12. Enter a MAC address for the Engine virtual machine, or accept a randomly generated one. If you want to provide the Engine virtual machine with an IP address via DHCP, ensure that you have a valid DHCP reservation for this MAC address. The deployment script will not configure the DHCP server for you.

  13. Enter the virtual machine’s networking details. If you specify Static, enter the IP address of the Engine.

    The static IP address must belong to the same subnet as the host. For example, if the host is in 10.1.1.0/24, the Engine virtual machine’s IP must be in the same subnet range (10.1.1.1-254/24).

  14. Specify whether to add entries for the Engine virtual machine and the base host to the virtual machine’s /etc/hosts file. You must ensure that the host names are resolvable.

  15. Provide the name and TCP port number of the SMTP server, the email address used to send email notifications, and a comma-separated list of email addresses to receive these notifications:

  16. Enter a password for the admin@internal user to access the Administration Portal.

    The script creates the virtual machine. This can take some time if the Engine Appliance needs to be installed.

  17. Select the type of storage to use:

    • For NFS, enter the version, full address and path to the storage, and any mount options.

    • For iSCSI, enter the portal details and select a target and LUN from the auto-detected lists. You can only select one iSCSI target during the deployment, but multipathing is supported to connect all portals of the same portal group.

      To specify more than one iSCSI target, you must enable multipathing before deploying the self-hosted engine. See Enterprise Linux DM Multipath for details. There is also a Multipath Helper tool that generates a script to install and configure multipath with different options.

    • For Gluster storage, enter the full address and path to the storage, and any mount options.

      Only replica 1 and replica 3 Gluster storage are supported. Ensure you configure the volume as follows:

      gluster volume set VOLUME_NAME group virt
      gluster volume set VOLUME_NAME performance.strict-o-direct on
      gluster volume set VOLUME_NAME network.remote-dio off
      gluster volume set VOLUME_NAME storage.owner-uid 36
      gluster volume set VOLUME_NAME storage.owner-gid 36
      gluster volume set VOLUME_NAME network.ping-timeout 30
    • For Fibre Channel, select a LUN from the auto-detected list. The host bus adapters must be configured and connected, and the LUN must not contain any existing data. To reuse an existing LUN, see Reusing LUNs in the Administration Guide.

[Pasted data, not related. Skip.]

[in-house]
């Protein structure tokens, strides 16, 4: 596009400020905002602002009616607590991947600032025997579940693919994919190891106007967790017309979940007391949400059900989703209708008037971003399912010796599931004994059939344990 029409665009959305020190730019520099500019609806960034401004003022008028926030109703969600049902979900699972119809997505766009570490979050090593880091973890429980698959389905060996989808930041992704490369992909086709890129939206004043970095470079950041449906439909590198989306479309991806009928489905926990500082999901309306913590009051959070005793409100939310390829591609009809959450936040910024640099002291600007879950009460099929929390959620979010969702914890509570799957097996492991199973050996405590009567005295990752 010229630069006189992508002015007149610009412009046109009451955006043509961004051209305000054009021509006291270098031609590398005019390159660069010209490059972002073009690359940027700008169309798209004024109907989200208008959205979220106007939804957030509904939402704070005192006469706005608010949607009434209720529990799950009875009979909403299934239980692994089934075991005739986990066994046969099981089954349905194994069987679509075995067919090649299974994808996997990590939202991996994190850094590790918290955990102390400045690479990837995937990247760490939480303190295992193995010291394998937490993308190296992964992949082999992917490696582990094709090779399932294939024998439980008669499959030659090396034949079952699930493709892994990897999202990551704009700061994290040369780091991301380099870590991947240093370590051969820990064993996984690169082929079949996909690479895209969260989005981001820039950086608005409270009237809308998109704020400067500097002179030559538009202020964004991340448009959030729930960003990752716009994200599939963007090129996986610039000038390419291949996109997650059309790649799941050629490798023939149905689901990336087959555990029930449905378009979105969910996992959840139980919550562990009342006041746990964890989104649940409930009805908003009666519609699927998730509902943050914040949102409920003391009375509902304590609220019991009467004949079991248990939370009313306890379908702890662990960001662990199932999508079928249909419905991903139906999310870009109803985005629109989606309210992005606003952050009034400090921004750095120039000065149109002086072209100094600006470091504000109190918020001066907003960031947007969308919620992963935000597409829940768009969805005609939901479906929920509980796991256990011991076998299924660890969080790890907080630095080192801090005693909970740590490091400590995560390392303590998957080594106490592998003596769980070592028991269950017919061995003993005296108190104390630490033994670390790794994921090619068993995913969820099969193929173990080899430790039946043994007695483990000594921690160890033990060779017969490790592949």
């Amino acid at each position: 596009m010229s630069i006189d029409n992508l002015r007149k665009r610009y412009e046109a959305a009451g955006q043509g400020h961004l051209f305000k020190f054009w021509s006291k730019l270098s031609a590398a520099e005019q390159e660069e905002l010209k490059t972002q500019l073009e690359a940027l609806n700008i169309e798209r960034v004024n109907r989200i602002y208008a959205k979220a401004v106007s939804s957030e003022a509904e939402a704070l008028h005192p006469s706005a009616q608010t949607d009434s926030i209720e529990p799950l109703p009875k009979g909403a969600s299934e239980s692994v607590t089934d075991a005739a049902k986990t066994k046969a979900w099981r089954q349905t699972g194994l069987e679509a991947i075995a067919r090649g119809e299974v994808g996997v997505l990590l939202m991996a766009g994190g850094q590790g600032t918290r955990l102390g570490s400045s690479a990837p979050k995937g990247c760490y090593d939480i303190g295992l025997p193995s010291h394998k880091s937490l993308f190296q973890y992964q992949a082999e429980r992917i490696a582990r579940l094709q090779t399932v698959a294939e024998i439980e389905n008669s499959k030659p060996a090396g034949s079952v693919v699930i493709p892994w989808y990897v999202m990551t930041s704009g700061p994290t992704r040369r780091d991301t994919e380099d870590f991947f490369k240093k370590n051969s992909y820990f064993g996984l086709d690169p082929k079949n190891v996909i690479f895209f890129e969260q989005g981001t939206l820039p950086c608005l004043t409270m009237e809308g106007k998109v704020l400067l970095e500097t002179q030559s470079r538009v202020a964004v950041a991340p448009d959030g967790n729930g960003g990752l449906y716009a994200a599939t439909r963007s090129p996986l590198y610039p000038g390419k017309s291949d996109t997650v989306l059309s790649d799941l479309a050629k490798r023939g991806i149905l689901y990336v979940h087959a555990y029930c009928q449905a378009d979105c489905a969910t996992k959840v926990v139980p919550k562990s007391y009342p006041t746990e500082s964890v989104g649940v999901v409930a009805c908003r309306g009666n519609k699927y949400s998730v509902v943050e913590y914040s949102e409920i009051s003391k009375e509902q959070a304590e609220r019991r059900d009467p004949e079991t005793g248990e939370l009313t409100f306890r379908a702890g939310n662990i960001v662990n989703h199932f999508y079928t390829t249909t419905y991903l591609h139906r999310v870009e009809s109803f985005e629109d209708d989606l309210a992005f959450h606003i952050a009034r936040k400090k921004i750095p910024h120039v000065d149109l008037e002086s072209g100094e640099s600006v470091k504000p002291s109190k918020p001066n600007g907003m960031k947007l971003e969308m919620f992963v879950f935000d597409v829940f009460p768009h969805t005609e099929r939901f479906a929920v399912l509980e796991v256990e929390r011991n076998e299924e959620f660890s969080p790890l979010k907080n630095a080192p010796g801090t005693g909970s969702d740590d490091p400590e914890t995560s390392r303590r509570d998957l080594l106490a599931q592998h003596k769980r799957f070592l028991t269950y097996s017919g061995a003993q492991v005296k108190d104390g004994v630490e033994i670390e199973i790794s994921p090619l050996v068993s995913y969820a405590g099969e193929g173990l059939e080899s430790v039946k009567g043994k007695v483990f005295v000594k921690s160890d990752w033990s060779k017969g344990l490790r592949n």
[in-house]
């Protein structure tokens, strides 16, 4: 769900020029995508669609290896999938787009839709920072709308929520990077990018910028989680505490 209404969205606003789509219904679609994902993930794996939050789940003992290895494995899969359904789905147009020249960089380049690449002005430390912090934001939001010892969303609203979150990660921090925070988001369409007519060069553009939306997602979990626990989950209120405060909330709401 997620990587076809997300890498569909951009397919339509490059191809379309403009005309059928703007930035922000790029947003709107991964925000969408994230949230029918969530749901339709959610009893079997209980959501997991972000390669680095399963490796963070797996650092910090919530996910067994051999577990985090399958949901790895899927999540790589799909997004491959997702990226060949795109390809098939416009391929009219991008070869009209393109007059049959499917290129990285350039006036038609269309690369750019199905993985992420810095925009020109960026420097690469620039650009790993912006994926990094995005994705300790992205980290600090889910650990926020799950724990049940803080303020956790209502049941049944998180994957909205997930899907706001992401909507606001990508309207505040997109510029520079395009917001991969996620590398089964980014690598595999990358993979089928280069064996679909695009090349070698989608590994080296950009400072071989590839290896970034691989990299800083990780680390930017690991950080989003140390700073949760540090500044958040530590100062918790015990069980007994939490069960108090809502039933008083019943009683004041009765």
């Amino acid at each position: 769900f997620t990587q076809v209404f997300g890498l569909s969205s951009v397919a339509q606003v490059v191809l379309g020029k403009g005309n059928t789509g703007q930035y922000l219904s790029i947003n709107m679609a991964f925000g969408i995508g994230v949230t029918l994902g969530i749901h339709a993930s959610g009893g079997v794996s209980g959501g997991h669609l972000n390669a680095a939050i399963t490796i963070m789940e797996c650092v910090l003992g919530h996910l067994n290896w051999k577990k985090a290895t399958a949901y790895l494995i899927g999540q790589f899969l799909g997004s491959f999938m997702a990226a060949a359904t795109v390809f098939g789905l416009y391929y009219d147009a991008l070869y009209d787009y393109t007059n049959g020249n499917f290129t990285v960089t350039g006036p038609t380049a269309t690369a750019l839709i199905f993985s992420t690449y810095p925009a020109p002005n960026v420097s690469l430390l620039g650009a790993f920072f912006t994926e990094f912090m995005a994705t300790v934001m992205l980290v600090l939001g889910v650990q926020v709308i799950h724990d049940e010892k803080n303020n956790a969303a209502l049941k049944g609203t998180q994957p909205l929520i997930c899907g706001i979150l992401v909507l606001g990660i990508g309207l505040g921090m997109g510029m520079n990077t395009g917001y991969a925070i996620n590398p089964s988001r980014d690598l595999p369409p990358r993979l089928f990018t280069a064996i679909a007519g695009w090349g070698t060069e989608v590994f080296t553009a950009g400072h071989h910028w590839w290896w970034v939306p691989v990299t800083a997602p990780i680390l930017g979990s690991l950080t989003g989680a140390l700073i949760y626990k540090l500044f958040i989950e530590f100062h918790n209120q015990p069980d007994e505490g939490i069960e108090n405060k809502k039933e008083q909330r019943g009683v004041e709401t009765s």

18. Enter the Engine disk size.

    The script continues until the deployment is complete.

  19. The deployment process changes the Engine’s SSH keys. To allow client machines to access the new Engine without SSH errors, remove the original Engine’s entry from the .ssh/known_hosts file on any client machines that accessed the original Engine.

When the deployment is complete, log in to the new Engine virtual machine and enable the required repositories.

7. Enabling the oVirt Engine Repositories

Ensure the correct repositories are enabled:

You can check which repositories are currently enabled by running dnf repolist.

  1. Enable the javapackages-tools module.

    # dnf module -y javapackages-tools
  2. Enable the pki-deps module.

    # dnf module -y enable pki-deps
  3. Enable version 12 of the postgresql module.

    # dnf module -y enable postgresql:12
  4. Synchronize installed packages to update them to the latest available versions.

    # dnf distro-sync --nobest
    Additional resources

    For information on modules and module streams, see the following sections in Installing, managing, and removing user-space components

The oVirt Engine has been migrated to a self-hosted engine setup. The Engine is now operating on a virtual machine on the new self-hosted engine node.

The hosts will be running in the new environment, but cannot host the Engine virtual machine. You can convert some or all of these hosts to self-hosted engine nodes.

8. Reinstalling an Existing Host as a Self-Hosted Engine Node

You can convert an existing, standard host in a self-hosted engine environment to a self-hosted engine node capable of hosting the Engine virtual machine.

When installing or reinstalling the host’s operating system, oVirt strongly recommends that you first detach any existing non-OS storage that is attached to the host to avoid accidental initialization of these disks, and with that, potential data loss.